On Thursday morning, President Donald Trump issued a tweet intended to offer reassurance to DACA beneficiaries — that is, the children of undocumented immigrants who, despite not being legal citizens, don't know of any other country as their home.
According to The New York Times, Trump may have sent out this tweet after receiving guidance on how to draft it from House Minority Leader Nancy Pelosi, a Democratic congresswoman from California. While Pelosi reportedly did not get the exact language she wanted, the fact is that regardless of what Trump said, it may not have done a lot of good.
For one thing, Trump's tweet was somewhat misleading.
"I don't think he even understands what he is saying about DACA," Cesar Vargas, the co-director of Dream Action Coalition, told Salon. "Technically, within those six months, and even after, the law says that any person with deferred action is protected from deportation and is allowed to receive a work authorization and Social Security. So in a sense his assurance is meaningless because it's already established."
Vargas was also skeptical about whether the tweet would actually have a reassuring effect.
"I think it creates even more confusion. Again, it's like, okay, what does that mean? Can we keep it later on? Is it okay? For me and for most people, it's like his guilt is really kicking in. Okay, I'll provide some assurance," Vargas observed.
Nevertheless, Vargas did not seem entirely surprised by Trump's tweet, nor by the early report that Pelosi may have asked him to send out a tweet of this nature.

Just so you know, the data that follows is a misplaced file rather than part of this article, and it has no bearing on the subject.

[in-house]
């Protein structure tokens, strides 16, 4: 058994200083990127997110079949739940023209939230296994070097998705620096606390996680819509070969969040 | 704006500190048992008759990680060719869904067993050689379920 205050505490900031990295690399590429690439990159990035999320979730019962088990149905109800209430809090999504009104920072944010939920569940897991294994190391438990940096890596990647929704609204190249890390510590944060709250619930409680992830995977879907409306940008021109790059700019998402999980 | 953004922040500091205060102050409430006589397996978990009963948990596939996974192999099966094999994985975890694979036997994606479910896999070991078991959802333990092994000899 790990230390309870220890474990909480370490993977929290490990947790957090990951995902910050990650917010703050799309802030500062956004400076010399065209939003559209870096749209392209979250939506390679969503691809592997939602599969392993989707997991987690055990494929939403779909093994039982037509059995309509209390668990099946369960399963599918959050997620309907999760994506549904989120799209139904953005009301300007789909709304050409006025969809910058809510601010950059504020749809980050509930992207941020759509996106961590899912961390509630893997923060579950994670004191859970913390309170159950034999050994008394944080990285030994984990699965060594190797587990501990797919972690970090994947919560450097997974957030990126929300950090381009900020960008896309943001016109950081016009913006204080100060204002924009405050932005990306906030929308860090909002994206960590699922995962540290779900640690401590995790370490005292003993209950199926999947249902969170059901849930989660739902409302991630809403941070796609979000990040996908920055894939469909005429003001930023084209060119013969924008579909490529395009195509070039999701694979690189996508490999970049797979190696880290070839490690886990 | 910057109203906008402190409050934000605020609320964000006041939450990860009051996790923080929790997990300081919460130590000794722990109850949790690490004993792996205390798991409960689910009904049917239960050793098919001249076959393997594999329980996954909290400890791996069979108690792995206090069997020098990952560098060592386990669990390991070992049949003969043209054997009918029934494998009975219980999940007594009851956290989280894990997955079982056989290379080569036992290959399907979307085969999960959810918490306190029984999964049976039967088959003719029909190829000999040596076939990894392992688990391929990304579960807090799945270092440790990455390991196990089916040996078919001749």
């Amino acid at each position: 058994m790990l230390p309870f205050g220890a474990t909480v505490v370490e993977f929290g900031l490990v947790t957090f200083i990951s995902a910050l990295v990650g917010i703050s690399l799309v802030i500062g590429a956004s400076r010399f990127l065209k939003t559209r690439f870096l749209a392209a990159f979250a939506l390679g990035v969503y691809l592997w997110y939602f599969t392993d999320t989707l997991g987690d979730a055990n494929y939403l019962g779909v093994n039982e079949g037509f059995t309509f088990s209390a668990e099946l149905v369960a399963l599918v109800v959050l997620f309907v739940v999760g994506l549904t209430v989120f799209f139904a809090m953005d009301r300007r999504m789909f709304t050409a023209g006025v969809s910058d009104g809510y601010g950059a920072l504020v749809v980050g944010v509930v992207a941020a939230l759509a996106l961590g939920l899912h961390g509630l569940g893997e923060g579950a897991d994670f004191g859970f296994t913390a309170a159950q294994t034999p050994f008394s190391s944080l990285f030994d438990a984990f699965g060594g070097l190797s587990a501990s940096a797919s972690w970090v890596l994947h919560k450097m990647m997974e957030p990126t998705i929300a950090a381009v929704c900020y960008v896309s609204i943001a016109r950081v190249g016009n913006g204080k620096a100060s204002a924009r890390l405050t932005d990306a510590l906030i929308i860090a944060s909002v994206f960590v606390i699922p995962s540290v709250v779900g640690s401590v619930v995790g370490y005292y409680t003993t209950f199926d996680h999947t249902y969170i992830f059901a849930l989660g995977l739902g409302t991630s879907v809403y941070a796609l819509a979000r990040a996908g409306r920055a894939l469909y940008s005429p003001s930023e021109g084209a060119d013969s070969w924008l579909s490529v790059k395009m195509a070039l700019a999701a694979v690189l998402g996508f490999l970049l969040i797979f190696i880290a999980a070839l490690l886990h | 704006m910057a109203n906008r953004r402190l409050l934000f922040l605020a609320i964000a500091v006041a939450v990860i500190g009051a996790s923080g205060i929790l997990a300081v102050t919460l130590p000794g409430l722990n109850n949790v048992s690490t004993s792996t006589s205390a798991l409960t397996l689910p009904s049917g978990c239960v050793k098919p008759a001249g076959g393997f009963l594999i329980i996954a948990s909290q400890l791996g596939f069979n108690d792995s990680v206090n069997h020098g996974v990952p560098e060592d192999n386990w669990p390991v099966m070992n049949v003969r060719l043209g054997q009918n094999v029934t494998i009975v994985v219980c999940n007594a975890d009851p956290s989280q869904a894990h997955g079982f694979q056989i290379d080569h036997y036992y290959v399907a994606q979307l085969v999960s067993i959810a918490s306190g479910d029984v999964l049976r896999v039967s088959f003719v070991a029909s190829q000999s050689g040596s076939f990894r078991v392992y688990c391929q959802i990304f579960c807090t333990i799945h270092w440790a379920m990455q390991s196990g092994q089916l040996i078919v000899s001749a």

"I think there is no question that Republican and Democrats — Paul Ryan, Mitch McConnell, Chuck Schumer — have spoken to the president and have seen a president who is compassionate about this issue," Vargas said. "And of course we all know who was driving the agenda, Attorney General Jeff Sessions and his senior adviser Stephen Miller."
Another activist said that she wasn't exactly breathing a sigh of relief.
"The fact remains that President Trump has rescinded DACA, nothing can bring assurances to Dreamers like me and 800,000 others whose lives hang in the balance except permanent legislation from Congress," said Pamela Chomba, an organizer with FWD.us. "We urgently need members of Congress on both sides of the aisle to pass the bipartisan Dream Act."
Although Trump granted DACA recipients a six-month reprieve until Congress can pass a permanent legislative solution, it is by no means assured that the legislature will rise to the challenge. Partisan polarization, internal divisions within the Republican Party and an already-packed congressional schedule could prevent a new deal from being passed, according to The Washington Post.